"Cardboard" was an attempt to further probe Fallon & Rozin's (1983) 'inappropriate' category (2.7.4). Fallon & Rozin (1983) suggested that novel plant-derived foods would elicit an 'inappropriate' response. Other items were already considering reactions to various novel items, so cardboard was chosen in an attempt to find a familiar item to fit this category.

"A fruit that unexpectedly tasted different from normal and you don't know why" was to investigate a result found by Sullivan & Birch (1990) and is discussed in 2.11. "Cigarette (tobacco)" investigated the use of the FRI in a different setting (2.12).

The item "steak" can provide data on vegetarianism. The responses of vegetarians in this study were collected and have been reported elsewhere (Potts, 1995), but as only twelve vegetarians took part in the study, the results can only be considered as preliminary observations and are not reported herein. Potts (1995) suggested that vegetarians generally show a 'disgust' response to all meats, a view also supported by earlier work (Rozin & Fallon, 1980; Fallon & Rozin, 1983). Potts (1995) also makes the distinction between a proximal rejection mechanism—the immediate psychological processes on confronting the rejected item—and distal ones—one's reason for choosing to make a dietary choice. Proximal mechanisms may be cognitive strategies to achieve a distal goal. Such ideas can be applied to vegetarianism and also to other food rejection phenomena, as with strategies used by those with anorexia nervosa to aid starvation. In vegetarianism, the distal rejection mechanism may be certain ethical beliefs, whereas the proximal mechanism often appears to be 'disgust'. Potts (1995) also argues that this display of 'disgust' to all meats shown by many vegetarians is related to the tendency of everyone to find novel meats disgusting. One can similarly argue that religious food taboos, which are predominantly against eating certain meats, or the proximal mechanism of religious food taboos, are again part of the same class of food rejections. Descriptions of the Mosaic food laws in Leviticus are very reminiscent of the 'disgust' formulation. Of course, in a society that has widely adopted a particular religious stricture against eating a certain meat, that meat will necessarily be novel and, thus, like all novel meats, be disgusting. Further research into these matters is warranted.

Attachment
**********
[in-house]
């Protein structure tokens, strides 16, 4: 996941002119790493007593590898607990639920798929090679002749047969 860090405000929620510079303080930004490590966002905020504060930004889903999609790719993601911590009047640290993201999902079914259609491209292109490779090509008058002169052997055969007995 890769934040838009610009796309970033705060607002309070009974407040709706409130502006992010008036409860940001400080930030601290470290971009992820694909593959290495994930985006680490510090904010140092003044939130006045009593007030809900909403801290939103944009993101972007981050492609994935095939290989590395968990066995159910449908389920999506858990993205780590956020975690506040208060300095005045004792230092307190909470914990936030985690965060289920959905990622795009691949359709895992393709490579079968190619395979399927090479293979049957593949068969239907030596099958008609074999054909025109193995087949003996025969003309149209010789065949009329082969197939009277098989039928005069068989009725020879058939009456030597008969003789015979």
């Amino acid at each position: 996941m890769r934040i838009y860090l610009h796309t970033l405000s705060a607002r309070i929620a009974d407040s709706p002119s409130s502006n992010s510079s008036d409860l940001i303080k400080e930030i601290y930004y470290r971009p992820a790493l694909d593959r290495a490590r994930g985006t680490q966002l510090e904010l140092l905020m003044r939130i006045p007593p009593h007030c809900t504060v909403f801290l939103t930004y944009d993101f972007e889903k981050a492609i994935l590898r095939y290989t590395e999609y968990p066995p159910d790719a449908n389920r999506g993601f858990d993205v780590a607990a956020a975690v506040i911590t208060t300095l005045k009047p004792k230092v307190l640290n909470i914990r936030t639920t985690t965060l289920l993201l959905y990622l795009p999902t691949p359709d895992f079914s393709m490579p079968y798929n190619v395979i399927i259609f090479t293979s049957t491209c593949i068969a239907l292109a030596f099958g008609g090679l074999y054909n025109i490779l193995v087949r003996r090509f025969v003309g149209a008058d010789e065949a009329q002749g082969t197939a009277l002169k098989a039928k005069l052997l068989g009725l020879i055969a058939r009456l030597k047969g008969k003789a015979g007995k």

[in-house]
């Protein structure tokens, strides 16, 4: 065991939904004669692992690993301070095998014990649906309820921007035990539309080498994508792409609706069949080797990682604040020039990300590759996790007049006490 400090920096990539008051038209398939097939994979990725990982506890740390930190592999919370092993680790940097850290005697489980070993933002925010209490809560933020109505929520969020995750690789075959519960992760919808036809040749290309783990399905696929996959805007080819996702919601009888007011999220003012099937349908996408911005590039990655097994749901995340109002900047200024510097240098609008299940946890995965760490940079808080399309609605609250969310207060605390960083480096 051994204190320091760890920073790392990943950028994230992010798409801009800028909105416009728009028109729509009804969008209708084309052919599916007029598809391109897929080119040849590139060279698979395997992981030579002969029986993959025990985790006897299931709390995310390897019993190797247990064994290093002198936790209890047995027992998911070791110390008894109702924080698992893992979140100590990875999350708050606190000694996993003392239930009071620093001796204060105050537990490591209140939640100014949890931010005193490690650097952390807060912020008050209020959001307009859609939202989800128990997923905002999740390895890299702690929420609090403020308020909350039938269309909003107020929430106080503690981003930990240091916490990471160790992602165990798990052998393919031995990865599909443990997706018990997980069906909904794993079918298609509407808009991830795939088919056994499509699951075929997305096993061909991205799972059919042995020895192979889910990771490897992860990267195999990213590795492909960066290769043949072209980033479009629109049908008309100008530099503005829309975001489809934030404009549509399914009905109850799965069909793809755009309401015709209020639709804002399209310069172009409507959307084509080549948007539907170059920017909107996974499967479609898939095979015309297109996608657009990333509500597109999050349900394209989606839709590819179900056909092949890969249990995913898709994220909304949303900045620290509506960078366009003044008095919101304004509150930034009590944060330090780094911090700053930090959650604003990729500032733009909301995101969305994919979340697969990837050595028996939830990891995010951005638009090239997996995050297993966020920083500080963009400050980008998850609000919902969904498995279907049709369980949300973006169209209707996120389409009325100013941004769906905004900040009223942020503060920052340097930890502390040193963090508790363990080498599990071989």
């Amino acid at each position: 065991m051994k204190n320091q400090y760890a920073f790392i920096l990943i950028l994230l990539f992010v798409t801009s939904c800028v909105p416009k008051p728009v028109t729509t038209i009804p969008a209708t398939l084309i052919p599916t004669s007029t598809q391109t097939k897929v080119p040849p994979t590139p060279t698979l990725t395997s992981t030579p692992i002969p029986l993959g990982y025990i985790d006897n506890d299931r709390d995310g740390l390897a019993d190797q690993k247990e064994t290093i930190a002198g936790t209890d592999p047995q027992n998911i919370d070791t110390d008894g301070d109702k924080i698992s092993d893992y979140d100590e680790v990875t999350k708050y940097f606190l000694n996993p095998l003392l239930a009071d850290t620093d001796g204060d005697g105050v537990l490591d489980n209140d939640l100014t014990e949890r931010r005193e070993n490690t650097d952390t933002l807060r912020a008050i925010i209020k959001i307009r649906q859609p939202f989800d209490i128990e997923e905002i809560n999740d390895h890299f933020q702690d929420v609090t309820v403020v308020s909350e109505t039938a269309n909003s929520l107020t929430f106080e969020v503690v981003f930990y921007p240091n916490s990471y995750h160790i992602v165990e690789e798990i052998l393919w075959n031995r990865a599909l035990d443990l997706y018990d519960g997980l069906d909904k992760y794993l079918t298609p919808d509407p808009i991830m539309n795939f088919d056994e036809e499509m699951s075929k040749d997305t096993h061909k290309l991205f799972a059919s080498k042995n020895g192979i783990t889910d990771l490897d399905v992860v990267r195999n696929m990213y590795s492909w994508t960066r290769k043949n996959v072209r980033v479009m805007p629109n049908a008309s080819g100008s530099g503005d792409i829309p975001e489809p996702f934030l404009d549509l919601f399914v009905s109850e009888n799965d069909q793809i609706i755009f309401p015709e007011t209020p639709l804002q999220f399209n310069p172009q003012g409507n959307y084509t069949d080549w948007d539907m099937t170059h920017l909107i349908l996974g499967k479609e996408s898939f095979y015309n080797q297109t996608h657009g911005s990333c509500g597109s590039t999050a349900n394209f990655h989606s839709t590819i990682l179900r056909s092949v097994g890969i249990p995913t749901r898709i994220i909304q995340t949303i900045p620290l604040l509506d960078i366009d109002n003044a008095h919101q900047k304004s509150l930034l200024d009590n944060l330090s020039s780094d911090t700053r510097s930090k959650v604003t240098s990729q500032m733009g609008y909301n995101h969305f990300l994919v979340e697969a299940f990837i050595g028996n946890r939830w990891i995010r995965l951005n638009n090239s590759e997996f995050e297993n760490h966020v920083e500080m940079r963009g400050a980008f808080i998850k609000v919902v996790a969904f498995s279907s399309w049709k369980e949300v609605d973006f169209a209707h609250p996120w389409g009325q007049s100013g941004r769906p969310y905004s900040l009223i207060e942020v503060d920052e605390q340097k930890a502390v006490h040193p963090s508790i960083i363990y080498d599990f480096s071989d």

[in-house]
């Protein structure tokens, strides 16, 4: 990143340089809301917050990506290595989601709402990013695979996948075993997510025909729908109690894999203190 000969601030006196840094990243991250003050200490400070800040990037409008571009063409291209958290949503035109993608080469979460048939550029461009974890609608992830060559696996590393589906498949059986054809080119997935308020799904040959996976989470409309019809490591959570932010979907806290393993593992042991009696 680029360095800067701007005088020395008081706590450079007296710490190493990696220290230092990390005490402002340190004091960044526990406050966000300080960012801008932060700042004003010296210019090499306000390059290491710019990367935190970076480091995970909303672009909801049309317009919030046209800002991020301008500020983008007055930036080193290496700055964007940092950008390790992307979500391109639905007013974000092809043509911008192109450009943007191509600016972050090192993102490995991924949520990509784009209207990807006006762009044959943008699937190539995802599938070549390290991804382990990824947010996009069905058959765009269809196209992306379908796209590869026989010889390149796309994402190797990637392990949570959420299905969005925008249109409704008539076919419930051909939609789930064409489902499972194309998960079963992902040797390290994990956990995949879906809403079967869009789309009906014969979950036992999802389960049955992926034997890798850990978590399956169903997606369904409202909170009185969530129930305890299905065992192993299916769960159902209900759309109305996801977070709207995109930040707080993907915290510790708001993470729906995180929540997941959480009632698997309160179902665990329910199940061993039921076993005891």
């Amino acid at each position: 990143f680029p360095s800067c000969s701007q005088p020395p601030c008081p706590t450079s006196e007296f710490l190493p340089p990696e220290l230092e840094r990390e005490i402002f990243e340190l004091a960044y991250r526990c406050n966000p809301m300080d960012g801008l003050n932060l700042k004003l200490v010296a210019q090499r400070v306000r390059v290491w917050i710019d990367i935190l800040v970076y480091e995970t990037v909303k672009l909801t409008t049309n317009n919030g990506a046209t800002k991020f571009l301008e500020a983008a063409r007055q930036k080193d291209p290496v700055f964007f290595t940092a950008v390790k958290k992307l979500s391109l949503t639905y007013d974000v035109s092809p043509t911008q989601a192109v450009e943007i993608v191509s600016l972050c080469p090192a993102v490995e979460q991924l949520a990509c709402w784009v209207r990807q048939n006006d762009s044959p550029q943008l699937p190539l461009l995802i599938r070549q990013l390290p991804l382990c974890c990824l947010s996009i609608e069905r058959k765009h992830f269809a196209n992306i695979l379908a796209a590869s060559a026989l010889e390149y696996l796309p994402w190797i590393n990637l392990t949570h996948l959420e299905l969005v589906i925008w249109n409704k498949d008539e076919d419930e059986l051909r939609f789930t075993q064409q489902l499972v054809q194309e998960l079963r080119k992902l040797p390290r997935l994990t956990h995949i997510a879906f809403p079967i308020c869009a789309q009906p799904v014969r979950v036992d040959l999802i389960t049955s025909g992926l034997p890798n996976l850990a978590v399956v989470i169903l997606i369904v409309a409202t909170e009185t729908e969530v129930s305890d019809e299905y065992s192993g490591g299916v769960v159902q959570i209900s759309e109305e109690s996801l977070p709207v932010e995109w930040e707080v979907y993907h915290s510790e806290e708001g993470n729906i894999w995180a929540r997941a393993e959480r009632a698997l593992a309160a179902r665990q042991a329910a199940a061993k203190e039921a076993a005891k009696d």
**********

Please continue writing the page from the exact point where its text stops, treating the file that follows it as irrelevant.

FRI item details—item descriptions:

When presented to the subject, the descriptions given above, which were printed on the sheets given to the subject, description were read and sometimes further details were given as specified below. When subjects expressed doubt about the nature of the preparation of any item, they were told to imagine any particular version they wished.

"A food that you strongly dislike because of the taste." [Subject specified]
"A food that you mildly dislike because of the taste." [Subject specified]
For these items, subjects were asked to pick an example and then to answer the FRI questions for that particular item. Several subjects had difficulty thinking of items. For them, it was explained that "dislike because of the taste" could also include disliked smell, texture or other such property. Subjects were encouraged to pick a food, but beverages were allowed. Subjects occasionally picked items that would seem more at home in some other category; however, these were allowed to stand (see 5.2.2.1).
"A food or substance that you dislike because it is disgusting." [Subject specified]
Again, subjects were asked to pick an example and then to answer the FRI questions for that particular item (5.2.2.2). They were told that they could pick any item, not necessarily something usually thought of as a food.
"A fruit that you know has been sprayed with a known, potent, tasteless carcinogen."

"A fruit that you know contains a tasteless and odourless toxin that will produce stomach cramps for about half an hour, but no other effects."

A "carcinogen" was explained as something that can cause cancer. For the second item, it was stressed that it would cause no other symptoms.
"Steak, from a farm where a number of animals have been found to have bovine spongiform encephalitis (BSE or "mad cow disease").

"A soft-boiled egg, taken from a farm where a number of the chickens have been found to be infected with Salmonella."